Do It on a Tuesday
Ideally, you want to fire someone as early in the week as possible. Monday is not ideal because it's quite a rude welcome to the week, but waiting too long makes it difficult to start the job search.
Being terminated on a Tuesday morning means you have the rest of the week to get out and start the job search while contacts and other HR recruiters are active.
In the spirit of civility and etiquette, terminating someone on Tuesday is a good way to soften the blow and help the employee land on his or her feet.
For further assistance, this termination best practices lesson has other helpful tips on how to go about the process.
What NOT to Do
Now that we've gone over the right way to do things, it's time to look at the flip side of the coin and cover the wrong way to go about terminating an employee. In order to avoid misinformation, rumors, and potential lawsuits, here's a list of mistakes to watch out for as you fire an employee.
We've already detailed the dangers of wrongful termination, so by now you should hopefully understand the importance of hitting the right beats.
For the same reasons, you should also know that heading into the meeting without a plan is a terrible idea. Before you even schedule the meeting, put together a solid list of talking points. Write out a script if you need to although refrain from reading off it during the meeting.
Trying to improvise and make it up as you go is a sure recipe for disaster. You might forget to mention something, or worse, you could say something incriminating. Play it safe and know your agenda before you sit down.
Go it Alone
While you don't want to make a firing a public affair, you should never go into the meeting alone. The purpose of having a 'witness' is not to provide moral support or strengthen your resolve, but to prevent any ugliness after the fact.
If you fire someone by yourself, you open the door to future squabbles that essentially boil down to a 'he said vs. she said' situation. In the same way that having a recording or conversation notes will set the record straight in the event of any discrepancies, having a third party in the room limits liability.
Offer Misguided Compassion
If you're a kind-hearted soul, it's only natural to feel the desire to extend some sympathy to the employee that you're letting go. Getting fired is stressful and frightening, but your inclination to lend a shoulder to cry on must be ignored.
This is a business decision, not a personal one. Saying things along the lines of ''I know how you feel'' or ''I understand this is tough'' may seem like nice consolations, but in reality they usually come off as insincere; the last thing you want to hear from the person firing you is that they ''know how you feel.''
If employee satisfaction is important to you, consider this wisdom from the Harvard Business Review: ''Actually, when slackers and slouches are finally fired, managers usually discover that coworkers are relieved. Their peers are the ones who have had to work harder to make up for their shortcomings and slacking off. When terminations are well justified and professionally executed, the rest of the work group realizes that this is a good place to work.''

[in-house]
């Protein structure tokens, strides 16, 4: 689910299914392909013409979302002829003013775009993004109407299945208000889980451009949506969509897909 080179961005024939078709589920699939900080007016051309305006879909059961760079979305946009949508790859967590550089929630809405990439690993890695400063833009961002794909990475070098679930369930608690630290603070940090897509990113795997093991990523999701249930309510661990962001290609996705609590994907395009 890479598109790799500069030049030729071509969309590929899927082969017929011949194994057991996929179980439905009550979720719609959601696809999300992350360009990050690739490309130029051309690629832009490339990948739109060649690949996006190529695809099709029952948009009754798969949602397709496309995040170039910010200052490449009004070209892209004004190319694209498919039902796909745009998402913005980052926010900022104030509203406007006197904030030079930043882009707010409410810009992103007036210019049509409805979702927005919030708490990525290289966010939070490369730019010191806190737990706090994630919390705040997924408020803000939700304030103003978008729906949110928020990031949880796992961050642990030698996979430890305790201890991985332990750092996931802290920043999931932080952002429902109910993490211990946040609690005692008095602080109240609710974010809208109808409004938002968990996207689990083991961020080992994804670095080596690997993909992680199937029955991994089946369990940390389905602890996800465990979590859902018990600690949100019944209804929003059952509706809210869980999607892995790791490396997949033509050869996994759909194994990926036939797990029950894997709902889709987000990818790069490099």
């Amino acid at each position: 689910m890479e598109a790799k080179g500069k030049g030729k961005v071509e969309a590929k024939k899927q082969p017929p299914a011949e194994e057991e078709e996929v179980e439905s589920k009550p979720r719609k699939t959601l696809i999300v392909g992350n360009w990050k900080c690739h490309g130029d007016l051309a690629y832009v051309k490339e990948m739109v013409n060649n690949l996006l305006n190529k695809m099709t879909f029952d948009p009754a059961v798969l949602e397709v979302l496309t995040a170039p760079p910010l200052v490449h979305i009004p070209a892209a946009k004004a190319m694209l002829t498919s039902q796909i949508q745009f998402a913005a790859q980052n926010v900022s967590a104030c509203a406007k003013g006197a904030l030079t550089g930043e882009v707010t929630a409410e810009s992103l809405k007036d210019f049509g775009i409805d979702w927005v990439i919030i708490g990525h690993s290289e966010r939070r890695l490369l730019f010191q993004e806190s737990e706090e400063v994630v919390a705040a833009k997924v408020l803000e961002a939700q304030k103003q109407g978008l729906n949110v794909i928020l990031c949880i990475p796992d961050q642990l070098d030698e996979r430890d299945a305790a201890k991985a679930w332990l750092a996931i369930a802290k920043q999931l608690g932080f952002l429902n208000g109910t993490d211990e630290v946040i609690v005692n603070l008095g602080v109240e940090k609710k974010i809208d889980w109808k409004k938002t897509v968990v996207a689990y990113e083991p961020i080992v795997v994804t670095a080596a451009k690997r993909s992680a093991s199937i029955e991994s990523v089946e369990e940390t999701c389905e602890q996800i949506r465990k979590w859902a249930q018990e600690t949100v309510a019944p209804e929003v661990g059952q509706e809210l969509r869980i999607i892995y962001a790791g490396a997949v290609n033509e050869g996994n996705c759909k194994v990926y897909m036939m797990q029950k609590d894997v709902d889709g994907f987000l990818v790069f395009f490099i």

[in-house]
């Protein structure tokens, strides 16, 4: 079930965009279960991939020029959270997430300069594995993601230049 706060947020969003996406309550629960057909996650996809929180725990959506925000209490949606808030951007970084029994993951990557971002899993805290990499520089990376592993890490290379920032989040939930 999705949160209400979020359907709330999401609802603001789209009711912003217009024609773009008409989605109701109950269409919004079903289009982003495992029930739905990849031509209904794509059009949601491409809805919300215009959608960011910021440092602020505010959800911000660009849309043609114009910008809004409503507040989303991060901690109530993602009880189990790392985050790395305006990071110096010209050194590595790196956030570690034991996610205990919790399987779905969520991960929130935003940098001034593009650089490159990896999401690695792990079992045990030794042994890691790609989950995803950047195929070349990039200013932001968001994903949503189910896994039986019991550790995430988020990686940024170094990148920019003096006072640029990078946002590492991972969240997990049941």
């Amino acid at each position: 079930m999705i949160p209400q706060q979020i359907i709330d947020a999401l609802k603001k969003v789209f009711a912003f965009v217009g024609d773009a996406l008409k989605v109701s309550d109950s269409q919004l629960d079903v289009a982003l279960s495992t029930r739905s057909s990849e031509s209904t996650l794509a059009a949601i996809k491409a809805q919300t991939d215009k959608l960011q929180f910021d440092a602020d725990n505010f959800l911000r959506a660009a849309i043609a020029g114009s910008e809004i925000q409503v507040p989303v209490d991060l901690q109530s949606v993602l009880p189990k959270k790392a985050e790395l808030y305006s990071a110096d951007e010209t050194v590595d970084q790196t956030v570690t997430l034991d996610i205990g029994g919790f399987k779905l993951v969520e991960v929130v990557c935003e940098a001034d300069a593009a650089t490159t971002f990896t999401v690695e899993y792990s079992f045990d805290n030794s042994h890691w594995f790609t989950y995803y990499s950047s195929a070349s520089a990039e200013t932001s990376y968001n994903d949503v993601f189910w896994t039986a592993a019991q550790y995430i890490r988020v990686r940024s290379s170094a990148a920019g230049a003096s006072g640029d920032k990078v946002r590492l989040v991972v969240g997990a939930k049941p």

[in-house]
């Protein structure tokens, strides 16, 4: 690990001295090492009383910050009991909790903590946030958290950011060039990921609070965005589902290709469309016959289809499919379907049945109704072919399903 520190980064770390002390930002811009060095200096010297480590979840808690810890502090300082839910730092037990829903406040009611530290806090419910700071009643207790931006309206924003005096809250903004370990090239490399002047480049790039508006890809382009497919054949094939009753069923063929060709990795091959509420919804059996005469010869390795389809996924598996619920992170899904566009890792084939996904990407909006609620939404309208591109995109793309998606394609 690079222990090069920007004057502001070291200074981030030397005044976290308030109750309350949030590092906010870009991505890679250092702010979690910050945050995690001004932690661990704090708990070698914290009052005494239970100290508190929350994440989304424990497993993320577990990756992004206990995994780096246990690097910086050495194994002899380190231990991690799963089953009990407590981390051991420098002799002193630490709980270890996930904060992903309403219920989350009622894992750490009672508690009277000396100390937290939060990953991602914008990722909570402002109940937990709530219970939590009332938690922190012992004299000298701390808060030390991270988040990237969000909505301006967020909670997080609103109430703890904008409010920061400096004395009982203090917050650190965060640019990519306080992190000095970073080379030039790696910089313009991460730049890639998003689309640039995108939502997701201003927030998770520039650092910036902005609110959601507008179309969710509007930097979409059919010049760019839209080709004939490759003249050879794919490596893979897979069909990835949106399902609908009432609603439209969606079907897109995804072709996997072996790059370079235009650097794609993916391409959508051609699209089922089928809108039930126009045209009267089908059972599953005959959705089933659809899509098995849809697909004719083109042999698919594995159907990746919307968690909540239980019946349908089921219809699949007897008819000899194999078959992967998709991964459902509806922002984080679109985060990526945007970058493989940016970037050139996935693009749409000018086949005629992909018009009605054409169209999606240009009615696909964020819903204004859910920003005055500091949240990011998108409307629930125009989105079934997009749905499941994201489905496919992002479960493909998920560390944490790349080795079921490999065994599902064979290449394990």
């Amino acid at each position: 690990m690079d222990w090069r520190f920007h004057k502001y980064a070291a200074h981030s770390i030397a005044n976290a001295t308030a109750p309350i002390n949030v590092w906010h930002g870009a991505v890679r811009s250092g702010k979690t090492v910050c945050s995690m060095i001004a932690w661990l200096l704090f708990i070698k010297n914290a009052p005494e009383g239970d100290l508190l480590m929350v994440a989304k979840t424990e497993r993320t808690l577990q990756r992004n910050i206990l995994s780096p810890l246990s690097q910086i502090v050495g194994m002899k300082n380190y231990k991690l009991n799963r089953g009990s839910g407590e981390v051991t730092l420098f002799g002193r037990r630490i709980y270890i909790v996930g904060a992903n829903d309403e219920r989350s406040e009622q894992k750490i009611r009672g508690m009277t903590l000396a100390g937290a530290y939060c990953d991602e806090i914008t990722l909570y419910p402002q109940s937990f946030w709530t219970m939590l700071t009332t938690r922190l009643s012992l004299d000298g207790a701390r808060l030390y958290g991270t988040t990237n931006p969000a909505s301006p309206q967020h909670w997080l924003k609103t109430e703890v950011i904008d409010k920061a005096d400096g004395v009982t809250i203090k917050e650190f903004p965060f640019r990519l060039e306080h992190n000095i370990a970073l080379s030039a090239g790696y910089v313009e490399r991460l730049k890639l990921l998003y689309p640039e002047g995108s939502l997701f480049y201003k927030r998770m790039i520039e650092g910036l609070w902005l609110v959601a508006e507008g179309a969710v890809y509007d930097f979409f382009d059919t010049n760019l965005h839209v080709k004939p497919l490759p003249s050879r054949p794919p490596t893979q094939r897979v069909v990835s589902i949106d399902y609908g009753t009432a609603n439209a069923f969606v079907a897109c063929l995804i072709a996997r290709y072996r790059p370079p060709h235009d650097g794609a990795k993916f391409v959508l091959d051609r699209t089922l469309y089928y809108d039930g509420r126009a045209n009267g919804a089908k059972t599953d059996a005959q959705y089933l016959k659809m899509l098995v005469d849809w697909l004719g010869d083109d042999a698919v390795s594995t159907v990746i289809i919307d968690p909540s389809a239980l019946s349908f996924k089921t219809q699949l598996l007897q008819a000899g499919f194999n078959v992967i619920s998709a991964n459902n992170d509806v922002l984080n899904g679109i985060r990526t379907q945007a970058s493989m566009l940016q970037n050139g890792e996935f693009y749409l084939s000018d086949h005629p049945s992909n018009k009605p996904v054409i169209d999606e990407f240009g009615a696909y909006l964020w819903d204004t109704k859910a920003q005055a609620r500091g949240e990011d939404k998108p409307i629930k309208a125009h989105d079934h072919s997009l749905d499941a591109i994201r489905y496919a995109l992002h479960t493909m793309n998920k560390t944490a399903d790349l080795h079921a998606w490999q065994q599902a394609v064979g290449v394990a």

When the idea of hurting one person's feelings has you troubled, just remember that the dismissal will improve for morale for your entire team.
Do it Over the Phone
Terminating an employee is a big deal from the other side of the table. Losing a job can have life-altering ramifications for the worker in question; they could lose their car, their home, or worse.
Even though the employee being fired is on his or her way out, you still need to do them the honor of terminating them face-to-face. Conducting the conversation over the phone or worse, by email, is inconsiderate, disrespectful, and gives your company a bad reputation.
On top of the etiquette, firing someone over the phone makes it harder to carry out the steps in the 'do's' section of this article. Doing the deed in person is not just the polite thing to do, it's also the safest in terms of avoiding legal issues.
Fire on a Friday
If Tuesday is the best day to fire someone, there also needs to be a worst day, and that would be Friday, particularly at the end of the day.
When you let someone go on a Friday, you're essentially leaving them to stew for a full 48 hours. They can't reach out to contacts or make calls on the weekend, so you leave them with nothing to do but feel sorry.
You want the employee to get right back out there, and that's an exceptionally hard task to accomplish on a Friday evening when everyone is heading home for the weekend.
Employee termination is an uncomfortable process, but it does not need to be extraordinarily painful. By acting with tact and grace, you can salvage your employee's failings while also making your own life easier.